I apparently do enough work with Nginx that people keep asking me to review things. In this case, Packt asked me to review another book called "Nginx Module Extension." Well, a decent module development book doesn't exist, so I'm rather excited to dive in!
Instead of just a summary when I'm done, I want to also include my reactions while reading.
Table of Contents
I hope I'm missing something, but it seems that the first 82 pages of this book are focused on teaching you the basics of Nginx. That doesn't leave much for discussing the actual module development. My assumption from the cover was that we finally had a book explaining module development. I guess another book that explains getting started would be okay.
The preface mentions that:
This book is for advanced users such as system administrators and developers who want to extend Nginx's functionality using its highly flexible add-on system. We look at the existing modules available and how to compile and install them, along with practical examples of how to configure them with focus on optimizing the configuration. It also goes beyond what is available off the shelf and teaches you how to write your own module, in case something is not available from the big Nginx open source community.
This book is intended for advanced users, system administrators, and developers of Nginx modules.
Okay, so we actually can expect to dive into something. Maybe module development within Nginx is much easier than I assumed. That would be a nice surprise.
I do enjoy that the progression of this book is from absolute basics to in depth and advanced usage.
The first chapter briefly goes over installing Nginx on every OS I've heard of it being installed on. Some of this was taken directly from the Nginx wiki which is an excellent source of information. It's a relatively simple and easy to follow chapter that gets through the basics.
The second chapter discusses configuring the events and main modules.
Chapter three explains configuration schematics and directives. It gets pretty thorough without being boring. For a beginner, the information provided here is very useful.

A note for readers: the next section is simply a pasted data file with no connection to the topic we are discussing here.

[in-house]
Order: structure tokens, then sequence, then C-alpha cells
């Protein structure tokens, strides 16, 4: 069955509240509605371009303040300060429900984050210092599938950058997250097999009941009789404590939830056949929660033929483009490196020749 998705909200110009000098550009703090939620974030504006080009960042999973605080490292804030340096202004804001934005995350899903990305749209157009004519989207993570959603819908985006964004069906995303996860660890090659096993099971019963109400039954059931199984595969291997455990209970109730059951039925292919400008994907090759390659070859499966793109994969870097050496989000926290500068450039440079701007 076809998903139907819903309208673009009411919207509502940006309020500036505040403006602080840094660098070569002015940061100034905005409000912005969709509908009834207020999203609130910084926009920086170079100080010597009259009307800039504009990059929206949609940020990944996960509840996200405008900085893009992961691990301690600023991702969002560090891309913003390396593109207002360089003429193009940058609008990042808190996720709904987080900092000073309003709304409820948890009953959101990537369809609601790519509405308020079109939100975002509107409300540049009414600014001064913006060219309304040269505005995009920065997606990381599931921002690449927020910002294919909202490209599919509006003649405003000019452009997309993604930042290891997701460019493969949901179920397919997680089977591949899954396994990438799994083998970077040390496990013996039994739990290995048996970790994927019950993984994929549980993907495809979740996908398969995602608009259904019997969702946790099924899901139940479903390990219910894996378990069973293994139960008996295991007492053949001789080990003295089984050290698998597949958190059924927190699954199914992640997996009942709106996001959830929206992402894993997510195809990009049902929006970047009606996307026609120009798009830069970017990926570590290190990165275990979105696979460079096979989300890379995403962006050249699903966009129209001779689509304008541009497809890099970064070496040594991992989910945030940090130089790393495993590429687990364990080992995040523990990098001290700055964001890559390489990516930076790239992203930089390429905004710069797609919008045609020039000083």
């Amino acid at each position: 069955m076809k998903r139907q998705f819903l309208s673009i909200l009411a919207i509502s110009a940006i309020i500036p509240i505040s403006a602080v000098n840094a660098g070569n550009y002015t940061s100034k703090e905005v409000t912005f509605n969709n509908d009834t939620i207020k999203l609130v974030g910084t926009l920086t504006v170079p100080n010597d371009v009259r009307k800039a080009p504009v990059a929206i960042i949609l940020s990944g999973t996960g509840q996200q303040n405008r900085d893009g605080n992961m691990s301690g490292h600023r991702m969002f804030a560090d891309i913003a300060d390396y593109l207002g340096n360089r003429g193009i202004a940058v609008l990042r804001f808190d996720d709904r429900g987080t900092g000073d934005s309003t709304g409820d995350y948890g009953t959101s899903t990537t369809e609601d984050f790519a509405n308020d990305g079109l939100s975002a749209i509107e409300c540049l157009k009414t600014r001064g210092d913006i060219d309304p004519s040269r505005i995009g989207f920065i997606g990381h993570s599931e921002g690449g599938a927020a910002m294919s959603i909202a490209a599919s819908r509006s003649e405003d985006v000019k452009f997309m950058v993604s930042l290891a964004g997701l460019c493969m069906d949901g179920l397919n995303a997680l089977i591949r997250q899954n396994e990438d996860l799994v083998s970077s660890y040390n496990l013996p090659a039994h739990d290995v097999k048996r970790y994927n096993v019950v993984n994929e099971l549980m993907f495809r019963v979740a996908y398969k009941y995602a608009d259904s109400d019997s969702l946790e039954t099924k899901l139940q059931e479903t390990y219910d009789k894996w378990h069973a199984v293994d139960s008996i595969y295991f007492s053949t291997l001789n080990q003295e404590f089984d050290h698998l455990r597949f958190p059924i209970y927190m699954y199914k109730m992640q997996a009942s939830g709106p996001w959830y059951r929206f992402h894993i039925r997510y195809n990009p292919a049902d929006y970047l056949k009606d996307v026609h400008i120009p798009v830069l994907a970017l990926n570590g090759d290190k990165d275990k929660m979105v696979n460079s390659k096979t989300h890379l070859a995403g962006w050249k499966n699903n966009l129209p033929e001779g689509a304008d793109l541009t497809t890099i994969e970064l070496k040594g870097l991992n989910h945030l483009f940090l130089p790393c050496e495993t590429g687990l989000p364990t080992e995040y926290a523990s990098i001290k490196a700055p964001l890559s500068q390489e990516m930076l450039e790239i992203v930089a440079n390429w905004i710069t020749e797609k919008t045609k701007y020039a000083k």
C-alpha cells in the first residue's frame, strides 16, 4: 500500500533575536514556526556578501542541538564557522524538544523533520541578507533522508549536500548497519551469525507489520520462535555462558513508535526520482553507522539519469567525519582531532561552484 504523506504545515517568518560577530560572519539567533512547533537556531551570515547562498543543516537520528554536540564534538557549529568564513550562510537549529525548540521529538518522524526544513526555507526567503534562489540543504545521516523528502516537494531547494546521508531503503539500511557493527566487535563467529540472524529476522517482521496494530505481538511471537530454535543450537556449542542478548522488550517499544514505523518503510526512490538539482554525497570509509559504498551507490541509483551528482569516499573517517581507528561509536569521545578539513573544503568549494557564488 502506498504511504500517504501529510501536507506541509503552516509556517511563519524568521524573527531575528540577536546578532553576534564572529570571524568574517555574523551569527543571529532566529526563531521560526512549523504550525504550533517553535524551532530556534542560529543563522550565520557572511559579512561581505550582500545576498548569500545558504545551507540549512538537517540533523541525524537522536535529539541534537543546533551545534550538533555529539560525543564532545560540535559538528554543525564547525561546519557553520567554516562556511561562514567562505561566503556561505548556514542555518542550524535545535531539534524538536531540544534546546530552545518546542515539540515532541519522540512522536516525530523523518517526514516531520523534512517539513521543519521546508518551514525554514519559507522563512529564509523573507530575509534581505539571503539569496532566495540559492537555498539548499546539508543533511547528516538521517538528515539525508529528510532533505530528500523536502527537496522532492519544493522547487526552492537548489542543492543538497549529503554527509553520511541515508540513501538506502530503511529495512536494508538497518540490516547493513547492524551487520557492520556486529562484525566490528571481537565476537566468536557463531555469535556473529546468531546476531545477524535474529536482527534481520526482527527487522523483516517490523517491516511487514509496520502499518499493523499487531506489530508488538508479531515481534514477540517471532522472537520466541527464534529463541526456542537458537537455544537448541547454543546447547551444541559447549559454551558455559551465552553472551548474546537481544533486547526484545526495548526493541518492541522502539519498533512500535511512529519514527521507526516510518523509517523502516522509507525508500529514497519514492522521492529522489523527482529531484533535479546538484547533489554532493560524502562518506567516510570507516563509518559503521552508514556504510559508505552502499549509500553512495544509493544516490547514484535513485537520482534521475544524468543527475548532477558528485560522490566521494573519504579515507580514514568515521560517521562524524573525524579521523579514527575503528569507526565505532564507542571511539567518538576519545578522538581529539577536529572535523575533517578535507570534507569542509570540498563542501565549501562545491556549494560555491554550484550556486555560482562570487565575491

Chapter four is the logical continuation of third party modules. This chapter takes a long time to explain the use of a small number of third party modules. The modules explained are useful and the explanation is thorough, but I would have preferred seeing an overview of finding modules, documentation, and usage.
In the end, I'm calling these sections the basic intro to Nginx. That would be great if we weren't over half way through the book already.
This dives into the very basic structure of a module. It also references files within the Nginx source that provide further information about development. This chapter takes a pretty quick dive into development of modules and explains many different points of interaction between Nginx core and the module.
Nope, that's it. We're done. After chapter 5, we have the index followed by some advertising of more Nginx books by this publisher.
I enjoyed the basics of this book. It takes you through compiling and installing Nginx as well as getting it configured properly. It does a solid job of making you have a clue what's going on.
Unfortunately, the actual module development, the title of the book, is very lacking. It's just a pile of details to get you started and then abruptly ends.
If the author added some more chapters to bring the development part together and expand on initial concepts, this could have been an excellent book. If you're looking for a basic intro to Nginx book, skip chapter five and get this. If you want to dive into developing Nginx modules, this isn't the book for you.